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The US Senate on Saturday approved an elaborate housing rescue plan designed to help thousands of homeowners avert foreclosure and bolster mortgage finance giants that have struggled amid a volatile housing market.
But it came as the government shut down two more banks, taking the total to 10 that have been closed in the 18 months since the housing crisis first shuddered through the economy.
The Senate adopted the bill, which provides 300 billion dollars in federal guarantees to help refinance troubled mortgages, by a vote of 72-13, after the House of Representatives passed it on Wednesday.
President George W. Bush had dropped his earlier opposition and promised to sign the bill into law as soon as possible.
Before the vote, senators praised the bill as a product of rare bipartisan cooperation and said the legislation was vital to stem the fallout from a slumping housing sector.
"You’re having the worst of all possible worlds. Wealth is declining, the source of wealth creation and costs are rising simultaneously," said Democrat Chris Dodd who chairs the Senate Committee on Banking, Housing and Urban Affairs.
"When we consider the role home equity has played in support of consumer spending, we see the danger a vicious downward cycle could create," Dodd said in a session carried live on C-SPAN television.
In addition to the federal guarantees for home loans, the bill provides for government credit and equity injections in Fannie Mae and Freddie Mac, the two mortgage lenders that underpin much of the housing market.
The bill also calls for some 3.9 billion dollars to help local governments buy and rehabilitate foreclosed homes.
Opponents, who tried to delay the vote and forced a rare weekend session, argued the plan would distort the market by rewarding "irresponsible" lenders and consumers and allow the government too big a role in the housing market.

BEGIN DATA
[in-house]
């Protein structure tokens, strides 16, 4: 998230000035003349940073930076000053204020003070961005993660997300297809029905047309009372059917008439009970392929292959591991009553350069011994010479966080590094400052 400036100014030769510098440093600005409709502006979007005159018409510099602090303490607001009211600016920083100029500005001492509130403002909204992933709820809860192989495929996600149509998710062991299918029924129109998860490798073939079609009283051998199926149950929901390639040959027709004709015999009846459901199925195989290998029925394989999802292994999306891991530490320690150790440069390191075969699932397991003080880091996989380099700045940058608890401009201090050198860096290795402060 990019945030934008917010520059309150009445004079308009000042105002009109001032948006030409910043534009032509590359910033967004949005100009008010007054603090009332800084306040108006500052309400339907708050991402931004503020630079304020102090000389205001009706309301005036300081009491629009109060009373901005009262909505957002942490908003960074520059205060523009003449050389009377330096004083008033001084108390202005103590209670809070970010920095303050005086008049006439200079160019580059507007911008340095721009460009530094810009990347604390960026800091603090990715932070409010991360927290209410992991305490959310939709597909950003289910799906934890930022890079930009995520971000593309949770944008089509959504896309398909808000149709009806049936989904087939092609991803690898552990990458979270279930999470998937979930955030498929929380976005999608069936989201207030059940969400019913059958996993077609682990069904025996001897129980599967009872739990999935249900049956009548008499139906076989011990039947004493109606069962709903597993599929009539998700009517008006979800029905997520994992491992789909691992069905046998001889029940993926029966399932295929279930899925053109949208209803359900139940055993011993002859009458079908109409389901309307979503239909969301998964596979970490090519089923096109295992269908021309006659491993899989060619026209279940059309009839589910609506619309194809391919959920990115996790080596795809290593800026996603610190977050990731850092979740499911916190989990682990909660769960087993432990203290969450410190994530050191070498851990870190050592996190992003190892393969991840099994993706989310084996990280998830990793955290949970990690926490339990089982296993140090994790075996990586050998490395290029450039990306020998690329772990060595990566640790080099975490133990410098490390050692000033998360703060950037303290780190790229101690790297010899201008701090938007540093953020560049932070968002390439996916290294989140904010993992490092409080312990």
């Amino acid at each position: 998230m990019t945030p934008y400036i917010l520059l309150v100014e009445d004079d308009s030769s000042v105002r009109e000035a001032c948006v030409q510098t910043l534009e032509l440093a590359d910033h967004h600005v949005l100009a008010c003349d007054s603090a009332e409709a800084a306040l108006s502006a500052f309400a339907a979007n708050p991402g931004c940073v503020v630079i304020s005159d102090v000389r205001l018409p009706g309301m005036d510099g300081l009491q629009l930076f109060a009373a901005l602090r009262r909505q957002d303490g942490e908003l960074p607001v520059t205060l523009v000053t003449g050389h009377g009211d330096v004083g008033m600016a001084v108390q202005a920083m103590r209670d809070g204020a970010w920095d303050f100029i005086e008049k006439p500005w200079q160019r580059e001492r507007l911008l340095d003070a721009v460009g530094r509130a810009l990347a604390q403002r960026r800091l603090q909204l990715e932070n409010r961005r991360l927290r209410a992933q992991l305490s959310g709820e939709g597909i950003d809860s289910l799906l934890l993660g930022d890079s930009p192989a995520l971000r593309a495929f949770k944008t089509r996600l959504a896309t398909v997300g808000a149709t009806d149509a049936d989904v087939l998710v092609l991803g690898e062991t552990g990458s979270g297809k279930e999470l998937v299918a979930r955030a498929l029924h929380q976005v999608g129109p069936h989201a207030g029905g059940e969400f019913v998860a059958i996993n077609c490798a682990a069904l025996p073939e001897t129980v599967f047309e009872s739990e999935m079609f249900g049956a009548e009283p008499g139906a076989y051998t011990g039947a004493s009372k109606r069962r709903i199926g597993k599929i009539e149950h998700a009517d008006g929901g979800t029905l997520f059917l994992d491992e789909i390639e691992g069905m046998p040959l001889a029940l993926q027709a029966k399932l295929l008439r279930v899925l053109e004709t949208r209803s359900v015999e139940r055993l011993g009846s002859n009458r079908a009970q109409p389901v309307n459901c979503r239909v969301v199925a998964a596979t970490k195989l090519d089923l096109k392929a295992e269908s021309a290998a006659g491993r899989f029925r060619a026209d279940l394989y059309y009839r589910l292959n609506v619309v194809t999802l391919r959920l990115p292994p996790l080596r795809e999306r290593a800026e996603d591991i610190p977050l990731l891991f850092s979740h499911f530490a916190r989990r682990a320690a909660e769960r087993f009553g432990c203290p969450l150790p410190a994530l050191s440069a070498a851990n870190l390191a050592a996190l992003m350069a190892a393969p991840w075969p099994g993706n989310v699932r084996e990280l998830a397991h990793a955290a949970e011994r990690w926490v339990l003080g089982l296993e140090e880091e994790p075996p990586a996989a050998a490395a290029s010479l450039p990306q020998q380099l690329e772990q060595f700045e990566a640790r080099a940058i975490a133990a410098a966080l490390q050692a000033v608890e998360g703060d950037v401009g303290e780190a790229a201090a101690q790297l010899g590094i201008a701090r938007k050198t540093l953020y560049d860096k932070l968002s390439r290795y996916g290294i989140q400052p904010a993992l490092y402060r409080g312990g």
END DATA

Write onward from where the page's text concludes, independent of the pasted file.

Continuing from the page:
White House spokesman Tony Fratto said that providing a financial lifeline for the government-sponsored Fannie Mae and Freddie Mac as well as more regulatory oversight "would contribute to confidence and stability in housing and financial markets."
"President Bush will sign this bill when he receives it, despite our concerns with some provisions, including nearly four billion (dollars) to help lenders, not the homeowners this legislation is intended to serve," he said.
The aid package comes with the housing sector still weakening from a nearly two-year-old slide and data showing home prices falling further, inventories rising and many buyers waiting on the sidelines.
Some analysts say the market is frozen as a result of tight credit and buyers paralyzed by concerns that prices will continue to fall.
"As more homes are dumped on the market, home prices fall further, driving further mortgages underwater, leading to further foreclosures, further homes dumped on the market, and further home price declines," said economist Richard Kelly at TD Bank.
Signs of continuing carnage in the sector came late Friday when the US Treasury took over two affiliated western banks, First Heritage Bank of Newport Beach, California, and First National Bank of Nevada, based in Reno, Nevada.
The Treasury’s Office of the Comptroller of the Currency said both were undercapitalized and facing losses that would wipe out their capital.
While relatively small — First Heritage Bank had three branches and First National Bank of Nevada 25 branches — the two were clear casualties of the plunge in real estate values and rise in foreclosures in the formerly booming southwest.
The Federal Deposit Insurance Corporation said that the 28 branches would reopen Monday as part of Mutual of Omaha Bank, which took on all deposits of the failed banks as well as paying 200 million dollars for other assets.
The closure came just weeks after the failure of the much larger IndyMac Bank, which was weakened by heavy exposure to risky subprime mortgages and collapsed after a run by depositors.